Abu Assal wouldn't emerge full-formed as an activist until the government arrested several people he used to talk politics with. Fearing arrest, or worse, he embarked with just the clothes on his back on a 26-day, 100-mile trek to Chad that ended just shy of the border when the military detained him. For four days, soldiers interrogated and beat him until releasing him as part of a government deal with tribal leaders.
With no money, he made his way to Khartoum where he had friends and family who could get him back on his feet. Ironically, even though he was in the heart of the regime that was targeting his home region, he felt safer there. "[Security forces] are more brutal in the distant and removed areas like Darfur than they are in Khartoum, maybe because of the presence of the embassies and international organizations," he says.
After writing fiction and poems for years without publishing anything, he began selling short stories to a local newspaper, earning critical acclaim among Sudanese literary circles as well as some cash.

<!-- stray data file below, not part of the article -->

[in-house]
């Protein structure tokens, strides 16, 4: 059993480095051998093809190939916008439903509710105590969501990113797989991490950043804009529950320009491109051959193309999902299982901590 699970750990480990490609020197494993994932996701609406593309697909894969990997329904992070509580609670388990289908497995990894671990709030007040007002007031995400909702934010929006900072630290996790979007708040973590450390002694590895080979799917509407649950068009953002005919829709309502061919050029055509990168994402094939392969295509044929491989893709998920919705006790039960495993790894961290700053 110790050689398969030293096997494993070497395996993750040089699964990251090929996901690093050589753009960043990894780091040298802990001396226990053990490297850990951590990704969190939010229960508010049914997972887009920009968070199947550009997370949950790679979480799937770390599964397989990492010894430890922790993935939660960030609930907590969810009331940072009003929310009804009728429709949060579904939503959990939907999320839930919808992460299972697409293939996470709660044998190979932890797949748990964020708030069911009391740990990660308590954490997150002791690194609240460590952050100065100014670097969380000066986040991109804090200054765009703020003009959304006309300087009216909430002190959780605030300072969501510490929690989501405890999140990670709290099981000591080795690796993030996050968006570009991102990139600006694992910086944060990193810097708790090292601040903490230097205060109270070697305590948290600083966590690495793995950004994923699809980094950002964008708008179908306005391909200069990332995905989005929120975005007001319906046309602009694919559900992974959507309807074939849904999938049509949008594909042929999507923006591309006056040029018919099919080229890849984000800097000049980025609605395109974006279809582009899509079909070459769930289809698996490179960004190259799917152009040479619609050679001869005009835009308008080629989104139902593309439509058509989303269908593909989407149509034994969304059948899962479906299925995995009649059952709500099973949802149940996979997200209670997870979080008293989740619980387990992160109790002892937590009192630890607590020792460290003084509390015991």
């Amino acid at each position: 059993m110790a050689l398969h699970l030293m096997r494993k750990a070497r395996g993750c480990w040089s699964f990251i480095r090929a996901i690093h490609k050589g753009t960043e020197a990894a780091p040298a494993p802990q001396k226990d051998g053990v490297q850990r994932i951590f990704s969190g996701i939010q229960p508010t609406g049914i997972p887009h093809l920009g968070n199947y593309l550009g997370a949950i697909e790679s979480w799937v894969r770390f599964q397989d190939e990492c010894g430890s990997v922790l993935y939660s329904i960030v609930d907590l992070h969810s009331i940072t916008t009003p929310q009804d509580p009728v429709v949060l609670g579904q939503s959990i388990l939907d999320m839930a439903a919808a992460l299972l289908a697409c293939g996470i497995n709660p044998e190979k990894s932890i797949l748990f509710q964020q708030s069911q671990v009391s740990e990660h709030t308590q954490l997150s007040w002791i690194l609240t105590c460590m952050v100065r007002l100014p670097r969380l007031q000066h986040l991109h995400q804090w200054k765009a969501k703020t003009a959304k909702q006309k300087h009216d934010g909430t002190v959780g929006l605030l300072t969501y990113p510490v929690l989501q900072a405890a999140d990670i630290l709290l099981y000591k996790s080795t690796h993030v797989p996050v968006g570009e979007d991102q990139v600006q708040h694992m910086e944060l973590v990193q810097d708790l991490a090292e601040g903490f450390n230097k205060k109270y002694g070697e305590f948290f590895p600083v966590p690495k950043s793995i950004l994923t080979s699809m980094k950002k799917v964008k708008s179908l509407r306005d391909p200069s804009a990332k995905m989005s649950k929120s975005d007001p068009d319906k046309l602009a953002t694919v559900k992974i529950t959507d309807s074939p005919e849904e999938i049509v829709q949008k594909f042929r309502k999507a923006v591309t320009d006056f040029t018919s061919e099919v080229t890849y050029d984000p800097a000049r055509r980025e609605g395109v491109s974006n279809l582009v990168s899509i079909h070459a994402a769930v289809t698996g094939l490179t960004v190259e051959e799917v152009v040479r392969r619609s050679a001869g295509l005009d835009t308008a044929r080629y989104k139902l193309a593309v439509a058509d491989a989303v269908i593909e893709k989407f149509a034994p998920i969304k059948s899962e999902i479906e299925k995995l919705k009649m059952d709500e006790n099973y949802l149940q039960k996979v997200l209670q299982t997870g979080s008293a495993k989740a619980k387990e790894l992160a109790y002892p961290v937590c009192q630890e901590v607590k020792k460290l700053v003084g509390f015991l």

His travels as a vet, combined with his personal experiences, provided inspiration for much of his work. For example, in his short story "Seven Against the Moon," he fictionalized details of the forced Army conscription of a teenager – an event that he witnessed.
Unfortunately, his writing also attracted government scrutiny, forcing Abu Assal into hiding until an international aid agency funded his move to Egypt. At first, "I wasn't thinking of going anywhere," he says. "I thought I would stay for a while there until things cooled down." Still, he applied for refugee status through the United Nations and began working with a local group that chronicled the experiences of victims of violence in Darfur. These tales fueled his first novel in a trilogy about a group of Sudanese friends whose lives are reshaped by the nation's unrest.